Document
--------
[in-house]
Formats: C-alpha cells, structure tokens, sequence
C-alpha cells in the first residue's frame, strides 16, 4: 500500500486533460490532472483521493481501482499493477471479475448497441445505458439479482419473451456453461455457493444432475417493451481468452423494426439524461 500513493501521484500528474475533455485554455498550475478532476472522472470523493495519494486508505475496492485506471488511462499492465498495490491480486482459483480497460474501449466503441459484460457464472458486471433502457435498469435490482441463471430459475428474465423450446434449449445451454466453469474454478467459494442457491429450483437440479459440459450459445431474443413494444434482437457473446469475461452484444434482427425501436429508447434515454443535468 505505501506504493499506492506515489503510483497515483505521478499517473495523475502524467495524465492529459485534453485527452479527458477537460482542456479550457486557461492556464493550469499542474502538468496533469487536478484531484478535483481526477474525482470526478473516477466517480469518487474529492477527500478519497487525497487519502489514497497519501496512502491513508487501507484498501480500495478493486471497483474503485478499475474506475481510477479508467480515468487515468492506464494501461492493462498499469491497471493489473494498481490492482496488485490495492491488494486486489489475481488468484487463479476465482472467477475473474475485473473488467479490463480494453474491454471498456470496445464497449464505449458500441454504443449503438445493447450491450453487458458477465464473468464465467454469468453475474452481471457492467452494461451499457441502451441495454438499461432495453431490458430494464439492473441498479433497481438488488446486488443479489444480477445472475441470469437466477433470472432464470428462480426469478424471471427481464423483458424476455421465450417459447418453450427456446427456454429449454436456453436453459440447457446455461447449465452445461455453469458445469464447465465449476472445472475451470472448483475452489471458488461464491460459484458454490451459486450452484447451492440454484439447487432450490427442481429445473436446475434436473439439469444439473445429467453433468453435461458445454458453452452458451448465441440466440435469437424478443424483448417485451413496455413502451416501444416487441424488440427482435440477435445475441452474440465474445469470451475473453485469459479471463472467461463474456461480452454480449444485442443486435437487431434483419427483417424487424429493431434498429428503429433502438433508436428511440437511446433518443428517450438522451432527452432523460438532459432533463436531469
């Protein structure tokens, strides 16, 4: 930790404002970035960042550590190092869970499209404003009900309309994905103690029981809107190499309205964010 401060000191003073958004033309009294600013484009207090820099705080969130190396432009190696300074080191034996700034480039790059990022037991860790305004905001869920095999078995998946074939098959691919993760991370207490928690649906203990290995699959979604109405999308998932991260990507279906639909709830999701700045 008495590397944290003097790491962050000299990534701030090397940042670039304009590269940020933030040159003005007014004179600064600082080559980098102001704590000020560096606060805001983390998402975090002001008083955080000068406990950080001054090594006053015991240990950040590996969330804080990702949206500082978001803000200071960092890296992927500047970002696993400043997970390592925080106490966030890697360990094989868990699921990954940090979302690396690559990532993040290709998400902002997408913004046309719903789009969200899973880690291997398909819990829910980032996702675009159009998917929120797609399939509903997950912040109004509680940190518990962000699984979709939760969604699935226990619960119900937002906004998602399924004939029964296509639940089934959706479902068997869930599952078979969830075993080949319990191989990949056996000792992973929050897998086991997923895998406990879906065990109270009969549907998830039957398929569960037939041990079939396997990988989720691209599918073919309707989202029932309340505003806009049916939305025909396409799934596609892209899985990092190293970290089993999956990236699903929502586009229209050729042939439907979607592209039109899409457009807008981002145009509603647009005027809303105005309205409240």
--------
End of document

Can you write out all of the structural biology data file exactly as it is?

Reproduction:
[in-house]
Formats: C-alpha cells, structure tokens, sequence
C-alpha cells in the first residue's frame, strides 16, 4: 500500500486533460490532472483521493481501482499493477471479475448497441445505458439479482419473451456453461455457493444432475417493451481468452423494426439524461 500513493501521484500528474475533455485554455498550475478532476472522472470523493495519494486508505475496492485506471488511462499492465498495490491480486482459483480497460474501449466503441459484460457464472458486471433502457435498469435490482441463471430459475428474465423450446434449449445451454466453469474454478467459494442457491429450483437440479459440459450459445431474443413494444434482437457473446469475461452484444434482427425501436429508447434515454443535468 505505501506504493499506492506515489503510483497515483505521478499517473495523475502524467495524465492529459485534453485527452479527458477537460482542456479550457486557461492556464493550469499542474502538468496533469487536478484531484478535483481526477474525482470526478473516477466517480469518487474529492477527500478519497487525497487519502489514497497519501496512502491513508487501507484498501480500495478493486471497483474503485478499475474506475481510477479508467480515468487515468492506464494501461492493462498499469491497471493489473494498481490492482496488485490495492491488494486486489489475481488468484487463479476465482472467477475473474475485473473488467479490463480494453474491454471498456470496445464497449464505449458500441454504443449503438445493447450491450453487458458477465464473468464465467454469468453475474452481471457492467452494461451499457441502451441495454438499461432495453431490458430494464439492473441498479433497481438488488446486488443479489444480477445472475441470469437466477433470472432464470428462480426469478424471471427481464423483458424476455421465450417459447418453450427456446427456454429449454436456453436453459440447457446455461447449465452445461455453469458445469464447465465449476472445472475451470472448483475452489471458488461464491460459484458454490451459486450452484447451492440454484439447487432450490427442481429445473436446475434436473439439469444439473445429467453433468453435461458445454458453452452458451448465441440466440435469437424478443424483448417485451413496455413502451416501444416487441424488440427482435440477435445475441452474440465474445469470451475473453485469459479471463472467461463474456461480452454480449444485442443486435437487431434483419427483417424487424429493431434498429428503429433502438433508436428511440437511446433518443428517450438522451432527452432523460438532459432533463436531469
């Protein structure tokens, strides 16, 4: 930790404002970035960042550590190092869970499209404003009900309309994905103690029981809107190499309205964010 401060000191003073958004033309009294600013484009207090820099705080969130190396432009190696300074080191034996700034480039790059990022037991860790305004905001869920095999078995998946074939098959691919993760991370207490928690649906203990290995699959979604109405999308998932991260990507279906639909709830999701700045 008495590397944290003097790491962050000299990534701030090397940042670039304009590269940020933030040159003005007014004179600064600082080559980098102001704590000020560096606060805001983390998402975090002001008083955080000068406990950080001054090594006053015991240990950040590996969330804080990702949206500082978001803000200071960092890296992927500047970002696993400043997970390592925080106490966030890697360990094989868990699921990954940090979302690396690559990532993040290709998400902002997408913004046309719903789009969200899973880690291997398909819990829910980032996702675009159009998917929120797609399939509903997950912040109004509680940190518990962000699984979709939760969604699935226990619960119900937002906004998602399924004939029964296509639940089934959706479902068997869930599952078979969830075993080949319990191989990949056996000792992973929050897998086991997923895998406990879906065990109270009969549907998830039957398929569960037939041990079939396997990988989720691209599918073919309707989202029932309340505003806009049916939305025909396409799934596609892209899985990092190293970290089993999956990236699903929502586009229209050729042939439907979607592209039109899409457009807008981002145009509603647009005027809303105005309205409240």